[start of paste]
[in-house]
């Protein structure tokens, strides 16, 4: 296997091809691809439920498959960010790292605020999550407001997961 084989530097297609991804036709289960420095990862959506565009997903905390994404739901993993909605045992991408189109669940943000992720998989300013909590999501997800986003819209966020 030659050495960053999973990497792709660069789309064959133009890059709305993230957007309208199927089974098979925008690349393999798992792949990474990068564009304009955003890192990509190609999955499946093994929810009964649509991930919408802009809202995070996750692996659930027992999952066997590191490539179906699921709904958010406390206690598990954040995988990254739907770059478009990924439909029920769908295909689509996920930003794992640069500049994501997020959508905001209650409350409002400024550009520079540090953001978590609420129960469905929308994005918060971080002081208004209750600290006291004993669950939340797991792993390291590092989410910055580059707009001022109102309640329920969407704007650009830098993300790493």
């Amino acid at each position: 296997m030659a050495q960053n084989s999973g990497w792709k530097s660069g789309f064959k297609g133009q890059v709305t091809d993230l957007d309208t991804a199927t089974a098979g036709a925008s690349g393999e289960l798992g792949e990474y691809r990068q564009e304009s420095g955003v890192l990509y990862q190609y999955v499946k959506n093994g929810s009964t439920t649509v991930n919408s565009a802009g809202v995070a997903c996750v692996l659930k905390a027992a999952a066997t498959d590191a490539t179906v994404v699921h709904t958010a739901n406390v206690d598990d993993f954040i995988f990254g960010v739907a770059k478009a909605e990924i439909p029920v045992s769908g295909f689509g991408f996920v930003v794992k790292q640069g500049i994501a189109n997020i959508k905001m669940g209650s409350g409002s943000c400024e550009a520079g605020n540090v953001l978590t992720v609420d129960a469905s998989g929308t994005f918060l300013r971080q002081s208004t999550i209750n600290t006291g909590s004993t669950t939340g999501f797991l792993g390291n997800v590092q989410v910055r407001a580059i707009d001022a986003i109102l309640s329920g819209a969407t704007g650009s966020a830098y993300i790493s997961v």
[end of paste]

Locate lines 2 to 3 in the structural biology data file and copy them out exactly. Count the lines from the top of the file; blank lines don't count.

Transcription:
């Protein structure tokens, strides 16, 4: 296997091809691809439920498959960010790292605020999550407001997961 084989530097297609991804036709289960420095990862959506565009997903905390994404739901993993909605045992991408189109669940943000992720998989300013909590999501997800986003819209966020 030659050495960053999973990497792709660069789309064959133009890059709305993230957007309208199927089974098979925008690349393999798992792949990474990068564009304009955003890192990509190609999955499946093994929810009964649509991930919408802009809202995070996750692996659930027992999952066997590191490539179906699921709904958010406390206690598990954040995988990254739907770059478009990924439909029920769908295909689509996920930003794992640069500049994501997020959508905001209650409350409002400024550009520079540090953001978590609420129960469905929308994005918060971080002081208004209750600290006291004993669950939340797991792993390291590092989410910055580059707009001022109102309640329920969407704007650009830098993300790493």
């Amino acid at each position: 296997m030659a050495q960053n084989s999973g990497w792709k530097s660069g789309f064959k297609g133009q890059v709305t091809d993230l957007d309208t991804a199927t089974a098979g036709a925008s690349g393999e289960l798992g792949e990474y691809r990068q564009e304009s420095g955003v890192l990509y990862q190609y999955v499946k959506n093994g929810s009964t439920t649509v991930n919408s565009a802009g809202v995070a997903c996750v692996l659930k905390a027992a999952a066997t498959d590191a490539t179906v994404v699921h709904t958010a739901n406390v206690d598990d993993f954040i995988f990254g960010v739907a770059k478009a909605e990924i439909p029920v045992s769908g295909f689509g991408f996920v930003v794992k790292q640069g500049i994501a189109n997020i959508k905001m669940g209650s409350g409002s943000c400024e550009a520079g605020n540090v953001l978590t992720v609420d129960a469905s998989g929308t994005f918060l300013r971080q002081s208004t999550i209750n600290t006291g909590s004993t669950t939340g999501f797991l792993g390291n997800v590092q989410v910055r407001a580059i707009d001022a986003i109102l309640s329920g819209a969407t704007g650009s966020a830098y993300i790493s997961v």